All of this gives you some decent options for customizing your team. Though if I’m honest, only having six pieces of rare equipment for Corsairs seems like a miss. A group of raiders and plunderers should have many more options – at least give me 9 options and a D33 roll. There are lots of ways to get extra equipment and relics for Corsairs in a Spec Ops campaign, which is cool, but not enough to actually get. It makes me wish that we had more generic campaign supplements to play with that had lots of rare equipment and battle honours.
Chaos Space Marine kill teams give you a ton of customization within the matched play rules, with tons of weapon and loadout options, psychic powers, marks of chaos, and a ton of ploys and equipment. They’re a versatile force, and their Spec Ops rules reflect their dark purposes. Send a Message has your team hunting down and killing enemy leaders and sowing fear and chaos in the enemy ranks (killing an enemy Leader operative is part of the process). Complete this one and you get extra AP and Requisition plus another Asset. The other option is Tainted Journey, which sees your team showing terror and desecrating the enemy’s holy places and shrines. Plant your banners and Seize some Ground and you get more rare equipment, some extra RP, and the ability to and another asset.
If you want to use said assets to deck out your Heretical crib, you’ve got a few options. The Unclean Shrine gives your operatives extra XP for killing the most enemy operatives, Relics of the Heresy gives you two extra rare equipment items, and adding a Sacrificial Altar gives you a once-per-battle ability to ignore the damage on one of your guys from an attack die.
Once you move past updating your crib, you can deck out your legionnaires. We get the usual six pieces of Rare Equipment. Pages of Sacribus give you the ability to manifest two powers per activation, and are going to be one of your top picks, while the Icon of Chaos prevents your operatives from being Injured. Brands of the Damned is a really clever one that lets your operative use a Tactical Ploy once per battle for free. Which Ploy you get depends on what the operative’s mark of chaos is – you get the one corresponding to that mark.
The Battle Honours your operatives can get are all pretty great – I really like this table. Apostle of Chaos gives your operative the Favoured of the Dark Gods ability, Warp-Blessed improves your save by 1 (to a max of 2+), Devastating Assault gives your melee attacks brutal, and Fuelled by Hate gives your operative +1 APL while they have fewer than half their wounds remaining. Vengeance Incarnate lets you pick one weapon on your operative to improve its BS by 1 (to a max of 2+). Everything here is useful and almost all of them are useful on any given operative. It’s great stuff.
The Requisitions here let you mark operatives for Greatness, letting you convert regular hits as crits for as long as that operative isn’t outshone by another operative on the team. Eye of the Gods rewards an operative for taking out an enemy leader, healing their scars and giving them D3 extra XP. And Cast Aside lets your operative lose their mark of chaos ability for D3 battles instead of taking on a battle scar, showing how the gods have turned their gaze away for a time.
If it sounds like the Chaos team is more fleshed-out and interesting than the Corsairs team well, it is. They have more going on from a customization standpoint and more going on as a result end up having more going on in their Spec Ops rules, because some of their options interact in more interesting ways with the rules your team can have. Its’ great stuff, and makes me excited to build a Legionary Team in a Spec Ops campaign.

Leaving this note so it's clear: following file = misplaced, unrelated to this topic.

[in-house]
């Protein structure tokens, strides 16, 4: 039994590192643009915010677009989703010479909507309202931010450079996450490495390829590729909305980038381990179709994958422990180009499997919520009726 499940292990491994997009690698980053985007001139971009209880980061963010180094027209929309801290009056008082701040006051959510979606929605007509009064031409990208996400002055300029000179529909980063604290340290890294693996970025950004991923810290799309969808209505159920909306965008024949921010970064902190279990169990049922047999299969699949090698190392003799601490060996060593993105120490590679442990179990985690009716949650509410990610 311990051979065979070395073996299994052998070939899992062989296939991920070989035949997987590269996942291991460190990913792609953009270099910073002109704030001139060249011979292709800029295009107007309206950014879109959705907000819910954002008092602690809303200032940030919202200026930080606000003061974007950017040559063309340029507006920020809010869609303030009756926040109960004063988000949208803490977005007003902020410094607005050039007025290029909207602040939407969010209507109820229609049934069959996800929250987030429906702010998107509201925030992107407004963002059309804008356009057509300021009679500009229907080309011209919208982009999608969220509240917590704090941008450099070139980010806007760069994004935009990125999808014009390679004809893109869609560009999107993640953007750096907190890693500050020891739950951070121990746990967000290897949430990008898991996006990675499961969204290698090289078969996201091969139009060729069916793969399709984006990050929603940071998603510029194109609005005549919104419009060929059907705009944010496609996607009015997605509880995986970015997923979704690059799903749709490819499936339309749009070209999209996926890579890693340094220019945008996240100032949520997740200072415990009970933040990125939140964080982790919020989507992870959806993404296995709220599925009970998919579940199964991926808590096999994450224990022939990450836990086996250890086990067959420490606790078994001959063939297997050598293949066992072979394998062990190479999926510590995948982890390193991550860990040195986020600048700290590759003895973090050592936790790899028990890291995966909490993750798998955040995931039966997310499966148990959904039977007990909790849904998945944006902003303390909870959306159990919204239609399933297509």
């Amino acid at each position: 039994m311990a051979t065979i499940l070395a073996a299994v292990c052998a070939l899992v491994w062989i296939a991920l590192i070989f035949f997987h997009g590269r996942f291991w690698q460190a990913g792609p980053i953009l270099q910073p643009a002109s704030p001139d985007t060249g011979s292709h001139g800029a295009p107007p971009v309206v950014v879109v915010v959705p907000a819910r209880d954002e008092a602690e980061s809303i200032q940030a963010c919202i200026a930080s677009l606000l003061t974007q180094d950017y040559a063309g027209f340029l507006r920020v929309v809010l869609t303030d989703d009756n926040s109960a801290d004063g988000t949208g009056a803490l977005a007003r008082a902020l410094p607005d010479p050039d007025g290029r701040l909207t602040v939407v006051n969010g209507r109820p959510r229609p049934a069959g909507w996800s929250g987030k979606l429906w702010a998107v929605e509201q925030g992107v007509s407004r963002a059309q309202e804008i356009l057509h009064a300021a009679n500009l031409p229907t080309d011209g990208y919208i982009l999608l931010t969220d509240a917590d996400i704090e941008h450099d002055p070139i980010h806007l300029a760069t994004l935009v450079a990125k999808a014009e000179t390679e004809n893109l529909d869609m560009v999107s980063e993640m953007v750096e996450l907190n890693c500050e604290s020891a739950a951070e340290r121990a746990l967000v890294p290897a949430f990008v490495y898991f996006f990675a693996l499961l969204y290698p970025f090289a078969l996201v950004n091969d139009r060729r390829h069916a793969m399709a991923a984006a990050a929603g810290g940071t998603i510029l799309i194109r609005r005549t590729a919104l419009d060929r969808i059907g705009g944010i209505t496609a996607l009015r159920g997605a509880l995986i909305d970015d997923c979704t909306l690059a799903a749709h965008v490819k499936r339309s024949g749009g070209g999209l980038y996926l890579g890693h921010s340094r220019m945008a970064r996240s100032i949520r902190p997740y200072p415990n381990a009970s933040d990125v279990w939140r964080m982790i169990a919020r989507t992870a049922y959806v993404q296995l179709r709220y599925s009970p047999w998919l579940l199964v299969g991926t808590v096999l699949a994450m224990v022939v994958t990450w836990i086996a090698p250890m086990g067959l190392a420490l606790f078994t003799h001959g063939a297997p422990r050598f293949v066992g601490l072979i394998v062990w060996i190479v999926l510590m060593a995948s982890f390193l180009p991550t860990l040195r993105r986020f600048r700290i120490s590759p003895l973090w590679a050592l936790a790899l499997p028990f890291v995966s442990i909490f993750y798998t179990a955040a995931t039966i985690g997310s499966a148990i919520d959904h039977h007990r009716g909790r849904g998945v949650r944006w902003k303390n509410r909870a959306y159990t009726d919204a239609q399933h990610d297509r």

There are nine missions here spread across three tables (it’s just a D33 roll, really). And there are some cool missions here. Note that these are heavily designed around having the Nachmund box terrain, so you’ll want to make sure you have the terrain – or a reasonable facsimile of it – when you play them.
Steal the Ciphers has the attacker attempting to close vents to overwhelm a security grid then explore underground through the hatches placed on the battlefield. Succeed and you can access the defenders’ communications and hack their security networks. The Blow the Reactor mission makes clever use of the smog stack features – The attacker’s job is to open these early and quickly to cause the reactor to overheat, destroying the defender’s key power source. It’s a clever way to make the map’s objectives less abstract. Cripple Their Infrastructure takes a similar tack, with the Attacker’s operatives planting explosive charges around the map for the Defender to defuse.
There are some good missions here, with some clever hooks. For many of them I think the boxed set terrain is an OK start but not really ideal, and I’d suggest upping the stakes and adding more terrain to the table if you’ve got it.
The Spec Ops rules for Kill Team Nachmund give us some solid new options that expand on teams in interesting ways. The Legionary Teams definitely get the better set of options here, but both sets are pretty solid. I’m excited to start building a team and I legitimately suspect that players will jump to proxy marine teams as Legionnaires. Less certain for Eldar, but I think that generally speaking if you wanted to just do a warlock as your Way Seeker and an Exarch as your Felarch etc. it’d be just fine. If you were on the fence about how these rules would look for Spec Ops, I think there’s some fun stuff here that makes it worth considering either team in a campaign.